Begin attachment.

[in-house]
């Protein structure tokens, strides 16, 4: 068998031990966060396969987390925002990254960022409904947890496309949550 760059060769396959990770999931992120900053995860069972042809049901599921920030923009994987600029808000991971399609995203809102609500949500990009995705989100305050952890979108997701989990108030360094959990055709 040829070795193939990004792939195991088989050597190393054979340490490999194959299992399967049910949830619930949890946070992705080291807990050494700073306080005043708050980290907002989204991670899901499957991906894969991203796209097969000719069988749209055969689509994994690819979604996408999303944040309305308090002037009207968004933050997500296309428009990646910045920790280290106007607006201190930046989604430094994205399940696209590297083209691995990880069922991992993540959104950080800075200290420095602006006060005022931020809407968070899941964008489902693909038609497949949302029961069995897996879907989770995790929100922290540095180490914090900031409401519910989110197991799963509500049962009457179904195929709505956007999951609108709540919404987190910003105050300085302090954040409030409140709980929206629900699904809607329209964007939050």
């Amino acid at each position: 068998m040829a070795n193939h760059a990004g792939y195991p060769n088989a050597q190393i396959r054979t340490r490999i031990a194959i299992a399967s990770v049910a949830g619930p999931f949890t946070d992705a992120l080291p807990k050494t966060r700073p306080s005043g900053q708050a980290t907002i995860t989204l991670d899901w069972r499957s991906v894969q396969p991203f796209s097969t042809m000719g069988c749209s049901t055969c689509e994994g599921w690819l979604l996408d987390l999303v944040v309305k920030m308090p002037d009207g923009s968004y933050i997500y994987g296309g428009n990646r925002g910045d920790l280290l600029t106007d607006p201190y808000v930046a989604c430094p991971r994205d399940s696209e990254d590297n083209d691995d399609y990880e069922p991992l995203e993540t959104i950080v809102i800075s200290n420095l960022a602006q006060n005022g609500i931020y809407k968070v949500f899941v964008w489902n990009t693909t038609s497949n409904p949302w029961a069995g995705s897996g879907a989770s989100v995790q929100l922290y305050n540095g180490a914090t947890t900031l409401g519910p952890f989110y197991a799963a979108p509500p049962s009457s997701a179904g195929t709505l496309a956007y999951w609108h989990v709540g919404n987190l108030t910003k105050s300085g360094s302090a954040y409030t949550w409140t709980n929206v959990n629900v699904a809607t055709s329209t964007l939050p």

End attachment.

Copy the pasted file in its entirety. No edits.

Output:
[in-house]
């Protein structure tokens, strides 16, 4: 068998031990966060396969987390925002990254960022409904947890496309949550 760059060769396959990770999931992120900053995860069972042809049901599921920030923009994987600029808000991971399609995203809102609500949500990009995705989100305050952890979108997701989990108030360094959990055709 040829070795193939990004792939195991088989050597190393054979340490490999194959299992399967049910949830619930949890946070992705080291807990050494700073306080005043708050980290907002989204991670899901499957991906894969991203796209097969000719069988749209055969689509994994690819979604996408999303944040309305308090002037009207968004933050997500296309428009990646910045920790280290106007607006201190930046989604430094994205399940696209590297083209691995990880069922991992993540959104950080800075200290420095602006006060005022931020809407968070899941964008489902693909038609497949949302029961069995897996879907989770995790929100922290540095180490914090900031409401519910989110197991799963509500049962009457179904195929709505956007999951609108709540919404987190910003105050300085302090954040409030409140709980929206629900699904809607329209964007939050």
């Amino acid at each position: 068998m040829a070795n193939h760059a990004g792939y195991p060769n088989a050597q190393i396959r054979t340490r490999i031990a194959i299992a399967s990770v049910a949830g619930p999931f949890t946070d992705a992120l080291p807990k050494t966060r700073p306080s005043g900053q708050a980290t907002i995860t989204l991670d899901w069972r499957s991906v894969q396969p991203f796209s097969t042809m000719g069988c749209s049901t055969c689509e994994g599921w690819l979604l996408d987390l999303v944040v309305k920030m308090p002037d009207g923009s968004y933050i997500y994987g296309g428009n990646r925002g910045d920790l280290l600029t106007d607006p201190y808000v930046a989604c430094p991971r994205d399940s696209e990254d590297n083209d691995d399609y990880e069922p991992l995203e993540t959104i950080v809102i800075s200290n420095l960022a602006q006060n005022g609500i931020y809407k968070v949500f899941v964008w489902n990009t693909t038609s497949n409904p949302w029961a069995g995705s897996g879907a989770s989100v995790q929100l922290y305050n540095g180490a914090t947890t900031l409401g519910p952890f989110y197991a799963a979108p509500p049962s009457s997701a179904g195929t709505l496309a956007y999951w609108h989990v709540g919404n987190l108030t910003k105050s300085g360094s302090a954040y409030t949550w409140t709980n929206v959990n629900v699904a809607t055709s329209t964007l939050p």